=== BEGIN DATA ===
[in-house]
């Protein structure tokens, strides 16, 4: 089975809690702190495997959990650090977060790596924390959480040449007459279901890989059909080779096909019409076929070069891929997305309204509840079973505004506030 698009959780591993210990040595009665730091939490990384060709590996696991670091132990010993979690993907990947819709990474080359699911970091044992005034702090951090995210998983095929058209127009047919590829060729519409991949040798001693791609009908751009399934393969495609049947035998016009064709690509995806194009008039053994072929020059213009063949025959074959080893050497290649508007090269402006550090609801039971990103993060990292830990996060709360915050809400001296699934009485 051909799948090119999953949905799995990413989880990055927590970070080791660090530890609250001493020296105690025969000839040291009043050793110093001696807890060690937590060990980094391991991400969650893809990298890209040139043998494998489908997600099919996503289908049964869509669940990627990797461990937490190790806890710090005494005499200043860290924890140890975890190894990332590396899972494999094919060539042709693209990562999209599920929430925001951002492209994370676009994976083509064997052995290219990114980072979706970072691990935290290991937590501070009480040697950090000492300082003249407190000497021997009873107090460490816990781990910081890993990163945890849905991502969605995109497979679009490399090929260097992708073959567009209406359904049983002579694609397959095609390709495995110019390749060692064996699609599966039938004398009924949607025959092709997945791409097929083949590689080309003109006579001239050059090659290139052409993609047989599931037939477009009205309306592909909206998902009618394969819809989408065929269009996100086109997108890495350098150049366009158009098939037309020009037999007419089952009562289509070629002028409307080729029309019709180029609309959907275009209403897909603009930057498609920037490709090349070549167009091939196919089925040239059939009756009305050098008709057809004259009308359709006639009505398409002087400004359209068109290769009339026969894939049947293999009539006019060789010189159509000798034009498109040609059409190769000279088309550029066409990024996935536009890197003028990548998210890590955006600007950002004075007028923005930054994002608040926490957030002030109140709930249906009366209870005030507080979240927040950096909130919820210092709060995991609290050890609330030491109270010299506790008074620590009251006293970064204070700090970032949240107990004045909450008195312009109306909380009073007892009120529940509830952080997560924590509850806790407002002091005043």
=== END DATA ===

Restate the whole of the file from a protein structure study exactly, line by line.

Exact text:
[in-house]
């Protein structure tokens, strides 16, 4: 089975809690702190495997959990650090977060790596924390959480040449007459279901890989059909080779096909019409076929070069891929997305309204509840079973505004506030 698009959780591993210990040595009665730091939490990384060709590996696991670091132990010993979690993907990947819709990474080359699911970091044992005034702090951090995210998983095929058209127009047919590829060729519409991949040798001693791609009908751009399934393969495609049947035998016009064709690509995806194009008039053994072929020059213009063949025959074959080893050497290649508007090269402006550090609801039971990103993060990292830990996060709360915050809400001296699934009485 051909799948090119999953949905799995990413989880990055927590970070080791660090530890609250001493020296105690025969000839040291009043050793110093001696807890060690937590060990980094391991991400969650893809990298890209040139043998494998489908997600099919996503289908049964869509669940990627990797461990937490190790806890710090005494005499200043860290924890140890975890190894990332590396899972494999094919060539042709693209990562999209599920929430925001951002492209994370676009994976083509064997052995290219990114980072979706970072691990935290290991937590501070009480040697950090000492300082003249407190000497021997009873107090460490816990781990910081890993990163945890849905991502969605995109497979679009490399090929260097992708073959567009209406359904049983002579694609397959095609390709495995110019390749060692064996699609599966039938004398009924949607025959092709997945791409097929083949590689080309003109006579001239050059090659290139052409993609047989599931037939477009009205309306592909909206998902009618394969819809989408065929269009996100086109997108890495350098150049366009158009098939037309020009037999007419089952009562289509070629002028409307080729029309019709180029609309959907275009209403897909603009930057498609920037490709090349070549167009091939196919089925040239059939009756009305050098008709057809004259009308359709006639009505398409002087400004359209068109290769009339026969894939049947293999009539006019060789010189159509000798034009498109040609059409190769000279088309550029066409990024996935536009890197003028990548998210890590955006600007950002004075007028923005930054994002608040926490957030002030109140709930249906009366209870005030507080979240927040950096909130919820210092709060995991609290050890609330030491109270010299506790008074620590009251006293970064204070700090970032949240107990004045909450008195312009109306909380009073007892009120529940509830952080997560924590509850806790407002002091005043």